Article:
The Ashes 2019 – Second Test, Lord’s: Life (and Death)

 

Life (and Death)

 

 

Jofra Archer breathed life back into this Ashes series after his fiery spell on the fourth day in which his delivery which struck Steve Smith on the neck brought uncomfortable reminders of the death of Phil Hughes. As England collapsed at the start of their second innings, and particularly with Joe Root falling for a first ball duck, the odds of victory were in Australia’s favour at the start of the final day.

 

England’s resilience with the bat through Ben Stokes and Jos Buttler, followed by the mayhem of Stokes and Jonny Bairstow – losing just one wicket for 161 runs– gave the home side a psychological advantage. And when Root declared this was re-emphasised with Archer’s cheap dismissals of David Warner (his fourth consecutive failure) and Usman Khawaja in Australia’s second innings. Our dependence on Smith’s substitute Marcus Labuschagne and the consistent Travis Head in framing an 85-run fourth-wicket partnership certainly gave us the necessary breathing space to save the game although the home side will certainly be upbeat following the drawn result.

 

The spectre of Hughes’ death was raised following the blow to Smith but it occurred to me following Pat Cummins’ assault on Stuart Broad in the first innings of the Edgbaston Test, and against Chris Woakes in the first innings of this match at Lord’s.

 

I’d gone to bed and so missed Archer’s most dramatic spell against Smith but Cummins’ overs against Broad and Woakes certainly struck me as intimidatory under Law 42 and had me checking the law book. I cannot remember the field Cummins set for Broad in the first Test but three men on the leg boundary for Woakes was an indication that he was not going to bowl anything other than short-pitched balls. In each case Cummins bowled short the entire over before dismissing the batsmen.

 

As Aleem Dar was the bowling-end umpire on at least one of those occasions (and with 120+ Test matches to his credit) I wondered when it was time to intervene.

The last thing we want to see is Death on the Pitch so surely two bouncers per over ought to be the limit.

And for God’s sake (with these helmets) get protection for your neck!

 

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About Bernard Whimpress

Freelance historian (mainly sport) currently writing his 20th book. For the previous 15 years was Curator of the Adelaide Oval Museum and Historian for the South Australian Cricket Association. Will accept writing commissions with reasonable pay. Most recent books - The MCC Official Ashes Treasures and The Greatest Ashes Battles.

Comments

  1. Ashley Hornsey says

    It beggars belief that many batsmen have not opted for the added protection around the neck area. There’s a fine line between comfort, bravery and stupidity. As they say in the classics, you can lead a horse to water but you can’t make him drink.

  2. https://www.bbc.com/sport/cricket/49395198. UK Brain Injury Foundation says dangerous for Smith to resume shortly after serious head trauma. It’s time for independent doctors in top professional sport. Team doctors too much in thrall to macho culture and coach’s priorities. Think “Any Given Sunday”.
    Helmets have protected skulls mostly while destroying technique. Batters think they are indestructible.

  3. Pete, I agree 100%. Let’s hope we never ever see another death in a cricket match.

  4. Dave Brown says

    Agree entirely, Bernard. The umpires/ICC are asleep at the wheel on this one. As you point out the Australians have bounced out a number of English batsmen in this series. That is usually greeted with the “they know what they’re getting into and even tail enders are capable of protecting themselves these days”. But then how does one explain that the current best Test batsman in the world was unable to protect himself against Archer? It is intimidatory and dangerous from both teams and the ICC must act before another cricketer gets killed.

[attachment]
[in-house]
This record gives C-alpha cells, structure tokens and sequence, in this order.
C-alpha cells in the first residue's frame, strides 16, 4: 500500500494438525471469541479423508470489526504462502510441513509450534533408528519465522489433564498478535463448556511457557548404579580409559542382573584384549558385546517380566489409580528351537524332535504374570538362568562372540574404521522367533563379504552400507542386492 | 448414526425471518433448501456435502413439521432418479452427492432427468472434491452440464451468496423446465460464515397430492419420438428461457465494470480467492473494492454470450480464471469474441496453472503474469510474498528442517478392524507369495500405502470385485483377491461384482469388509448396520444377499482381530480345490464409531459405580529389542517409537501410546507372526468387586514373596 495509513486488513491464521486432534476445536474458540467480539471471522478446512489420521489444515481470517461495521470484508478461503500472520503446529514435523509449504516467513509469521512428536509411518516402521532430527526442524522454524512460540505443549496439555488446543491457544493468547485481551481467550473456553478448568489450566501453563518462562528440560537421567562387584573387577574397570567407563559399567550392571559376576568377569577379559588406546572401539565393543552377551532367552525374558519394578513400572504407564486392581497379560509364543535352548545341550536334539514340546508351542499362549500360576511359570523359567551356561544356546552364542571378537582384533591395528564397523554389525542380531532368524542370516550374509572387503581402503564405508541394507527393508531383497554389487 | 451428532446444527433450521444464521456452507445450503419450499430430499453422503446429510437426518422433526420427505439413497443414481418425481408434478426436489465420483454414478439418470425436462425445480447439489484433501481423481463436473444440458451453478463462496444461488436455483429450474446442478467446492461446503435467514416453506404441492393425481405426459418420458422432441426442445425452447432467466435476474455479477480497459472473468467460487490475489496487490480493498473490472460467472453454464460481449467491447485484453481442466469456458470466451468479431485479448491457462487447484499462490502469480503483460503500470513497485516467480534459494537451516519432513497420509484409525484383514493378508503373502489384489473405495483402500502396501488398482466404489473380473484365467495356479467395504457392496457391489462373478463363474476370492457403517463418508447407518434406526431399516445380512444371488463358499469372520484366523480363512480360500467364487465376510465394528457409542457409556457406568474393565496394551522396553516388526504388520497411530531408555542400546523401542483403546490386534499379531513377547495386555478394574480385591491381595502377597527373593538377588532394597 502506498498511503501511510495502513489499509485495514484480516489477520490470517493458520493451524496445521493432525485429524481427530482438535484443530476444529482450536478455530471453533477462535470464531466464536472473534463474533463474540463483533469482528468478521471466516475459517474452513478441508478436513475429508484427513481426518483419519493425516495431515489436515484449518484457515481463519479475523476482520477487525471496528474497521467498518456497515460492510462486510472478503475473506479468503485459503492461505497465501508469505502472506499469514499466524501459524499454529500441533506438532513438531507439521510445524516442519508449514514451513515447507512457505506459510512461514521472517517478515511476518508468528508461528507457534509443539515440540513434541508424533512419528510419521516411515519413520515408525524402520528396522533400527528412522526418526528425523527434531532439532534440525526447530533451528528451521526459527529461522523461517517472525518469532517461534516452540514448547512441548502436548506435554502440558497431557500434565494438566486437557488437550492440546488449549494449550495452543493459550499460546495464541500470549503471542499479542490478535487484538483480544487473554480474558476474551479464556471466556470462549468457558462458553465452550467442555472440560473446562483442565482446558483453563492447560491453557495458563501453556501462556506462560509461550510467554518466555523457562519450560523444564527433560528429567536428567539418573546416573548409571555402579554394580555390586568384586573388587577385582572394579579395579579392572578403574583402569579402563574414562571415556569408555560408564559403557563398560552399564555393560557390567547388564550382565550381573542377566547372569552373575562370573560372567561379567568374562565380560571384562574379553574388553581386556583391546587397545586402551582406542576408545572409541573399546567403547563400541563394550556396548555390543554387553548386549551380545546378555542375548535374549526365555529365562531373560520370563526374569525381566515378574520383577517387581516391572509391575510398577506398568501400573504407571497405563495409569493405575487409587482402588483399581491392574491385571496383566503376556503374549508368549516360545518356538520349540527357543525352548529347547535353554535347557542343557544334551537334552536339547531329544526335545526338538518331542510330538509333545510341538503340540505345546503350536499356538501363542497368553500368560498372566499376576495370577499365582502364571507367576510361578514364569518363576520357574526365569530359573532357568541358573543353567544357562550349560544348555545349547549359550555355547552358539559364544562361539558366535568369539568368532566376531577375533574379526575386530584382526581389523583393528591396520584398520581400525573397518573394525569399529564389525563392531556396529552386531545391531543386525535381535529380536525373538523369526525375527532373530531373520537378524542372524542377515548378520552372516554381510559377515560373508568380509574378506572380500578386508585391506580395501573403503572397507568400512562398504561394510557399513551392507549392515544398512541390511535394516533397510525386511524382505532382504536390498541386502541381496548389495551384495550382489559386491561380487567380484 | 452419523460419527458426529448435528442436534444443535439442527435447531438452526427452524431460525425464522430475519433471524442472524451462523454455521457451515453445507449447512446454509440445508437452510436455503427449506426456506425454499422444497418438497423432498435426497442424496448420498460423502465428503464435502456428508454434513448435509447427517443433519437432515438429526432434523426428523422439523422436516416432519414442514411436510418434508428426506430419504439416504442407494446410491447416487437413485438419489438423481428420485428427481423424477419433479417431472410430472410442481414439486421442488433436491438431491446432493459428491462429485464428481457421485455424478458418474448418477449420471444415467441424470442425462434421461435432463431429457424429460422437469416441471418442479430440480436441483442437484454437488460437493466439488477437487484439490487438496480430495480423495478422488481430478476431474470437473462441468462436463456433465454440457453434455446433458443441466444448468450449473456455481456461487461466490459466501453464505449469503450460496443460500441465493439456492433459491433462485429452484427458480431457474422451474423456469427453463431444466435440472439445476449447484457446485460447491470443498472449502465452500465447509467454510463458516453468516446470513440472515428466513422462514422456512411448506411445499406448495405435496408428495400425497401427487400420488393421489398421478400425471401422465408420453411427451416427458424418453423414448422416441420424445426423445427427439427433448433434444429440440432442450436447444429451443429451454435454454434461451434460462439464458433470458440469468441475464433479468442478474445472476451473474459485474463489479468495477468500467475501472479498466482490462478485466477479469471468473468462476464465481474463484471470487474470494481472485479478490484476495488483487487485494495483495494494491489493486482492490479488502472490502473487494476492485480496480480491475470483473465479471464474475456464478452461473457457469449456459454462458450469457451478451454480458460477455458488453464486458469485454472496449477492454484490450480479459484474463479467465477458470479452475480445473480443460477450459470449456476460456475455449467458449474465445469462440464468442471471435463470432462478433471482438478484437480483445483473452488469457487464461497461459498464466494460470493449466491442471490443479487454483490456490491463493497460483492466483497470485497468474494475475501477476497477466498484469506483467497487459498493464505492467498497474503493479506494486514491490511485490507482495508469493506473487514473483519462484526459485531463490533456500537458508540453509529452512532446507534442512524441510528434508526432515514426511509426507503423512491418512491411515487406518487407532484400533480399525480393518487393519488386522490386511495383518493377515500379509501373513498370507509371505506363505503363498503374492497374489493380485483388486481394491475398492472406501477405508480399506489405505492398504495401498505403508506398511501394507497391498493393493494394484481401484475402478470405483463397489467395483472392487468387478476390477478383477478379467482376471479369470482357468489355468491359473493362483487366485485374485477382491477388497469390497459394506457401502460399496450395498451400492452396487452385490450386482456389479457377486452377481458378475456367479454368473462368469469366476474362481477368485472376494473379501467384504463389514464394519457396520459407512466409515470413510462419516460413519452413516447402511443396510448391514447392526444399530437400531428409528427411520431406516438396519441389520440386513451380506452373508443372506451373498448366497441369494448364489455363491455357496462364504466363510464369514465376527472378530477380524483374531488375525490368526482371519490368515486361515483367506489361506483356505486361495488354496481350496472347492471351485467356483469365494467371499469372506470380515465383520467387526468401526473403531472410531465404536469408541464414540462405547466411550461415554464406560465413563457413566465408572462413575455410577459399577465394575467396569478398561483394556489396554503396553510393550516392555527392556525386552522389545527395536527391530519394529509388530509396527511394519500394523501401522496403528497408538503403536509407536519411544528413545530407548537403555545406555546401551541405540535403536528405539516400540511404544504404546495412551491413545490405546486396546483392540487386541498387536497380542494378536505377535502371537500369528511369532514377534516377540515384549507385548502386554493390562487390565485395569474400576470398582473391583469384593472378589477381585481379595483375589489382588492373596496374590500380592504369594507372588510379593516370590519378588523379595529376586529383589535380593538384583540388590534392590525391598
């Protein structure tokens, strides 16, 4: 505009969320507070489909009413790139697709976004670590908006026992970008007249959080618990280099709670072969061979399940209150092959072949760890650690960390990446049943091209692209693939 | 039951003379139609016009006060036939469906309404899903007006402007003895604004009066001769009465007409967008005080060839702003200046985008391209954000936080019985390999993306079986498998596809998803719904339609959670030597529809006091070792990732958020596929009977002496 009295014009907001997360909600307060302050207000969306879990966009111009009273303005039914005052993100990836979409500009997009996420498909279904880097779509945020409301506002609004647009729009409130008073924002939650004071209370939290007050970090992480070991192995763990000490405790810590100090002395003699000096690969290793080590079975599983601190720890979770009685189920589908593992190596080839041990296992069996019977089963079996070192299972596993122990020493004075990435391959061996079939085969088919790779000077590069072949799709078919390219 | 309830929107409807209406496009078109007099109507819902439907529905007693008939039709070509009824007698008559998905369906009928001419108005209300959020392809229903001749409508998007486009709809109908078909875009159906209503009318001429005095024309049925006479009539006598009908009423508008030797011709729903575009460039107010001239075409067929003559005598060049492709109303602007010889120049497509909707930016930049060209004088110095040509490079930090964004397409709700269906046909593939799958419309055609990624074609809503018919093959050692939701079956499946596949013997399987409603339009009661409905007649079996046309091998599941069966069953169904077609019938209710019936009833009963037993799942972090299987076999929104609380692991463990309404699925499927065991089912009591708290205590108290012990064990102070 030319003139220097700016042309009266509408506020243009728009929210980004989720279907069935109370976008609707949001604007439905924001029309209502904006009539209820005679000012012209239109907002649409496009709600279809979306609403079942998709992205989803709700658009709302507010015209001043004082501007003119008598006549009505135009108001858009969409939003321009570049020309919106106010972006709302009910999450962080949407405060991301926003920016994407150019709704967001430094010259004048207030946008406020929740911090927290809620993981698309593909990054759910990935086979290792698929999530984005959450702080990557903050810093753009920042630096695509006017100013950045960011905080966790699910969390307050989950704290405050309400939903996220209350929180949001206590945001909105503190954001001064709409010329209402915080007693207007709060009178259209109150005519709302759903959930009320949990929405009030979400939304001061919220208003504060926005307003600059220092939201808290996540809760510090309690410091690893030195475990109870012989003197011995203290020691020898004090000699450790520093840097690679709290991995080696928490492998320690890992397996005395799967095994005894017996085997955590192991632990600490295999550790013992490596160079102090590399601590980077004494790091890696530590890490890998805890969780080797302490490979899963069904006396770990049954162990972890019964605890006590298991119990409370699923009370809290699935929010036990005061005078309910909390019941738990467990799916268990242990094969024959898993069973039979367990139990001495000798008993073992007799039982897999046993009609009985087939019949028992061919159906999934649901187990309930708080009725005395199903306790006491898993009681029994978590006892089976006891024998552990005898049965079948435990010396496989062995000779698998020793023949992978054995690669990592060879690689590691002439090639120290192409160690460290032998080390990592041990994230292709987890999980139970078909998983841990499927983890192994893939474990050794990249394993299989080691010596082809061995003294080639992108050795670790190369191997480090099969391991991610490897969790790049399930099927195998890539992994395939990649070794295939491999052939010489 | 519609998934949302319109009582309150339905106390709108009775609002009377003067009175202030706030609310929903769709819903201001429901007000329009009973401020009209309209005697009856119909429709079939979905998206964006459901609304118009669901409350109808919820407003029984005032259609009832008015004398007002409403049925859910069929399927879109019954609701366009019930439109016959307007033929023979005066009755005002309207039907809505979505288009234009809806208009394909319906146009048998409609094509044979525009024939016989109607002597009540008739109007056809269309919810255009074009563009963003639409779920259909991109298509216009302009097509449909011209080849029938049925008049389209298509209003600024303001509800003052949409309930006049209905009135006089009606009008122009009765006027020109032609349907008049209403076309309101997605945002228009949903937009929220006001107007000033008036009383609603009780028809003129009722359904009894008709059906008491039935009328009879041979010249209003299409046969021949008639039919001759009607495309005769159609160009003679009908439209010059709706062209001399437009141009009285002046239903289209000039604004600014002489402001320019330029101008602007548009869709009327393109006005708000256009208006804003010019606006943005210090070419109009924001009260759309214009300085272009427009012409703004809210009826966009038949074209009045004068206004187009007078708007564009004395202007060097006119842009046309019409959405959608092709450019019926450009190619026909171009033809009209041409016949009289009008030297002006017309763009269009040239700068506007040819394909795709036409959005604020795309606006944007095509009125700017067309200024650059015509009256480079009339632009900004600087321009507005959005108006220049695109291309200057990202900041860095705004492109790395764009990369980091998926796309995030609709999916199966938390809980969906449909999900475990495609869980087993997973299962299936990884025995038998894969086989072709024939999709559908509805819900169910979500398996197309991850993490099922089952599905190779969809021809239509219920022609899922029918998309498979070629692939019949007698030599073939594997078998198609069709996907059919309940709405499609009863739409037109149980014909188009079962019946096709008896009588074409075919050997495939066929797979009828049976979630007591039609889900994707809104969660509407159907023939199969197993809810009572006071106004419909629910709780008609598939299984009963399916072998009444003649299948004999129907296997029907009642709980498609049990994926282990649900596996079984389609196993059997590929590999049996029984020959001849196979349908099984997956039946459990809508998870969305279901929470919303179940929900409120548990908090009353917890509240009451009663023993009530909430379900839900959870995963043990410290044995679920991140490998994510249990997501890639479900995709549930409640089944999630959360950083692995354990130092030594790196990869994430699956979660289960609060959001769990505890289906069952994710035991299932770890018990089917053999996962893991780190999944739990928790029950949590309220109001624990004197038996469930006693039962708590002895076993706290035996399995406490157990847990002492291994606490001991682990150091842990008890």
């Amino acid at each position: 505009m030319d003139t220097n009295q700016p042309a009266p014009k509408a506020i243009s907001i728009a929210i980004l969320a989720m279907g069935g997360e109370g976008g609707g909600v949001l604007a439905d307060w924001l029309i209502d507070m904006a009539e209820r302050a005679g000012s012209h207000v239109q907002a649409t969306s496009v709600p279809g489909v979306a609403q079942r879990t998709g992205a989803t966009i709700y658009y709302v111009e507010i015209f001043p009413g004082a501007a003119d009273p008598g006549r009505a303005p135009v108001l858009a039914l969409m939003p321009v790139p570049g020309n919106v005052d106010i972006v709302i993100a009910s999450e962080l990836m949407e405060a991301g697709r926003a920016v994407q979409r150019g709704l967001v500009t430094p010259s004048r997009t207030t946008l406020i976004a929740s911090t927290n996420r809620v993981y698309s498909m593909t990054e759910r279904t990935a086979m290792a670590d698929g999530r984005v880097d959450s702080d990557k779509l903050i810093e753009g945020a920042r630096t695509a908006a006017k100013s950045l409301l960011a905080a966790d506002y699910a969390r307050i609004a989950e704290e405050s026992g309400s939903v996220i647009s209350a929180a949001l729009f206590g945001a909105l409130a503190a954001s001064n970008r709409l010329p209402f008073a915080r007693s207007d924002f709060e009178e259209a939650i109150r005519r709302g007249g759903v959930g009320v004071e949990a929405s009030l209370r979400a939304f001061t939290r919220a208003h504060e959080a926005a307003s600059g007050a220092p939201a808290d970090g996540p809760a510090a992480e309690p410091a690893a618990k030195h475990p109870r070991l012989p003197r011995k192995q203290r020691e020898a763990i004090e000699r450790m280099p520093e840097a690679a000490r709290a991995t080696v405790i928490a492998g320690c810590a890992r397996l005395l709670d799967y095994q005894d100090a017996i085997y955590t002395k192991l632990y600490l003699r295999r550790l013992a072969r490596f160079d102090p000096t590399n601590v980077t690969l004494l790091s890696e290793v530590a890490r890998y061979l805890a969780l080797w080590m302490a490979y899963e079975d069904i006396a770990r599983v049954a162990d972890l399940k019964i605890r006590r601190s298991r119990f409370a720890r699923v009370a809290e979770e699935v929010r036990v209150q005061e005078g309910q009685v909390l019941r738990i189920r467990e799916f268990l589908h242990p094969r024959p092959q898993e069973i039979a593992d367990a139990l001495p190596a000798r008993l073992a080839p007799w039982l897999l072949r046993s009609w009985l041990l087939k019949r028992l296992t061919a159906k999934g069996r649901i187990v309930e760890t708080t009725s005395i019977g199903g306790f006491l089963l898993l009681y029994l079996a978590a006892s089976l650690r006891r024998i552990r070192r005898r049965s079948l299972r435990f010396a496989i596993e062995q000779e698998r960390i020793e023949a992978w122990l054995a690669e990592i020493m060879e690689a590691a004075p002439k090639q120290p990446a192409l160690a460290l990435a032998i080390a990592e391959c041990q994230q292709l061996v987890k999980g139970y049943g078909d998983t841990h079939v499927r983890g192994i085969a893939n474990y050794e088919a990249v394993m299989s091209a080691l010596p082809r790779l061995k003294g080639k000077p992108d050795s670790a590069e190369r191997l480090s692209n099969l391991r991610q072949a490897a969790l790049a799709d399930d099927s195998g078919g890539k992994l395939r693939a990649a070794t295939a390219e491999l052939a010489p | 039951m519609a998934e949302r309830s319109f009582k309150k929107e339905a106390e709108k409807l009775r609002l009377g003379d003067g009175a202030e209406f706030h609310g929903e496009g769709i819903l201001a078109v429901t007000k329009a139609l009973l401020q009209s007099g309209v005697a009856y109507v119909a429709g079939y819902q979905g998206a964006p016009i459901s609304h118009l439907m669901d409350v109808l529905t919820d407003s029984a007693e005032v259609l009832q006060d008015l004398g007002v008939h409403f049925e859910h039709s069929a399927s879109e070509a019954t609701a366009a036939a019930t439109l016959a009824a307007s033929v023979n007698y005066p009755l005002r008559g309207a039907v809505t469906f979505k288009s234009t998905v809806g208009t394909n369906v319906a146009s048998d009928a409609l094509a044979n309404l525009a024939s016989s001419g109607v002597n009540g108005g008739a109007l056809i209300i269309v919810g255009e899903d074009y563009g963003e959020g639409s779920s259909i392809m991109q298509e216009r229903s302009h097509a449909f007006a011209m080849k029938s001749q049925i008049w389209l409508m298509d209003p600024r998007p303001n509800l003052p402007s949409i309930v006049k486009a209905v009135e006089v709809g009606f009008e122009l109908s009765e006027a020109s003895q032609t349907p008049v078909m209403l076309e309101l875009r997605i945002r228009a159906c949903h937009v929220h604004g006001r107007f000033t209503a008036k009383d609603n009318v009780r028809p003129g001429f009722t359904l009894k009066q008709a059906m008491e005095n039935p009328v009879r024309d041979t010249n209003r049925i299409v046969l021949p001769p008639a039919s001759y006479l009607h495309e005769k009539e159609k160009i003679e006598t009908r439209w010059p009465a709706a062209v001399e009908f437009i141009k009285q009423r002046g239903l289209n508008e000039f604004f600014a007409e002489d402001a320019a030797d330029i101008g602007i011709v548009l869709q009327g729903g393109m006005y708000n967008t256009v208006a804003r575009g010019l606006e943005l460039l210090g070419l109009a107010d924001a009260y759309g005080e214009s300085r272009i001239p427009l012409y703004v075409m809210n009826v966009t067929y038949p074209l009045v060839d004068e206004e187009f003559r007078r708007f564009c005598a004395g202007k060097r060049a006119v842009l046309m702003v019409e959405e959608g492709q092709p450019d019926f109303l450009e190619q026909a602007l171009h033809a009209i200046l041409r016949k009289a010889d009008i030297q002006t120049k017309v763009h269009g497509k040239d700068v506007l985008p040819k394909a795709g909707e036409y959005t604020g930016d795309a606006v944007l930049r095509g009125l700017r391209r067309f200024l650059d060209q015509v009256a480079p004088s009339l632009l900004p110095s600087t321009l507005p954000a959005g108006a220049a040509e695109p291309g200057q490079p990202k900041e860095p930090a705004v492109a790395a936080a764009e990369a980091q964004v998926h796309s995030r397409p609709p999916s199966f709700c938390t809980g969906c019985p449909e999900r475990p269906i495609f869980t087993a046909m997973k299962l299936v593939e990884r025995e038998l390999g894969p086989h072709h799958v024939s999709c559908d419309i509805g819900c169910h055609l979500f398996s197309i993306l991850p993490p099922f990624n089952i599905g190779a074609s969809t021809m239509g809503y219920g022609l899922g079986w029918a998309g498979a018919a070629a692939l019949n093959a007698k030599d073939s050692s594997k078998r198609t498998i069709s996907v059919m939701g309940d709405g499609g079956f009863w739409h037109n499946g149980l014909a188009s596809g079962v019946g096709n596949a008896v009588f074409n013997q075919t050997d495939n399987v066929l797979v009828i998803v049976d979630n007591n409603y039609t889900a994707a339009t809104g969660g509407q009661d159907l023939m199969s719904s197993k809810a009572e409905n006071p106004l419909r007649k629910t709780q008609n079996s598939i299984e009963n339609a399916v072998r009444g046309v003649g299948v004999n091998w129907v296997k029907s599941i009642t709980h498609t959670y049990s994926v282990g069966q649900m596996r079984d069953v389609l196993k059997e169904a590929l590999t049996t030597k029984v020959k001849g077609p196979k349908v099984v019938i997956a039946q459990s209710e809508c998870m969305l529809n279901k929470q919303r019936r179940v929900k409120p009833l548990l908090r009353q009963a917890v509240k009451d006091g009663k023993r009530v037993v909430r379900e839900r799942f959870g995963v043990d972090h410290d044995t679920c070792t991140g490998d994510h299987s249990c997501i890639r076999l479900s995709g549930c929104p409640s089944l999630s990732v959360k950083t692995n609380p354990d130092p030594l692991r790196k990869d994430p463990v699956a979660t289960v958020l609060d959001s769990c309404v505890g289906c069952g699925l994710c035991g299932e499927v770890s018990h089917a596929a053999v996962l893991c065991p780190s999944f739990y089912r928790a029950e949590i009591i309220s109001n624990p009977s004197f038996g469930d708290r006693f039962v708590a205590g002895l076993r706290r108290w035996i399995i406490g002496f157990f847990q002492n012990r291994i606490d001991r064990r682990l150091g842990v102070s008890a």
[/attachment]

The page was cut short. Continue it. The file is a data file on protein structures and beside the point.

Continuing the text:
5. Bernard Whimpress says

    Ashley, Peter, Fisho, Dave
    Thanks for the comments, gents. Two short balls per over should be the limit. Watching six in a row destroys cricket as a spectacle. The game has been lucky there have been so few serious head injuries let alone fatalities – especially in the pre-helmet days. As a TV watcher perhaps the worst hit by the bowler I remember viewing was when John Snow knocked out Terry Jenner at Sydney in 1971. Broad was targeted with a barrage of bouncers at Melbourne in 2017 but it backfired on that occasion and he ended up putting on around 100 runs with Cook

  6. Thanks Bernard for this timely and important piece. I was sickened when Smith came back on. Sickened. When Justin Langer in a press conference said he couldn’t stop him I almost threw up. What do you mean you couldn’t stop him? That’s your job. Then when journos went on about how courageous Smith was I almost wept. Smith should be the poster boy for what we all agree never happens again. We are all complicit. Time to change the narrative.

    Cheers

  7. Bernard, I wrote elsewhere test cricket has become a real sideshow with “Knock – ’em – Down” being the main attraction. “Roll up, roll up, 6 shots an over, every batsman wins a prize – a nice big egg”, says the umpire. Archer has a quite appropriate surname for the game.

    Years ago in baseball, we have had similar incidents with batters being hit on the un – helmeted head by a pitched ball. Brian “Winger” Moore (back in ’55) was hit by pitcher Brian “Slam” Brooks on the scone causing him to have a metal plate inserted in his head. “Winger” went on for many years later playing great baseball. Others hit were Don “Peanuts” Martin, in ’58 in Night Baseball at Norwood Oval and Kevin “Lurch” Greatrex in the “73 / ’74 Summer Baseball Grand Final. Both fortunately went on to great careers.

    The only fatality I know of was a young lad, surname Fisher, when struch above the heart.

  8. Peter Daryl Gugger says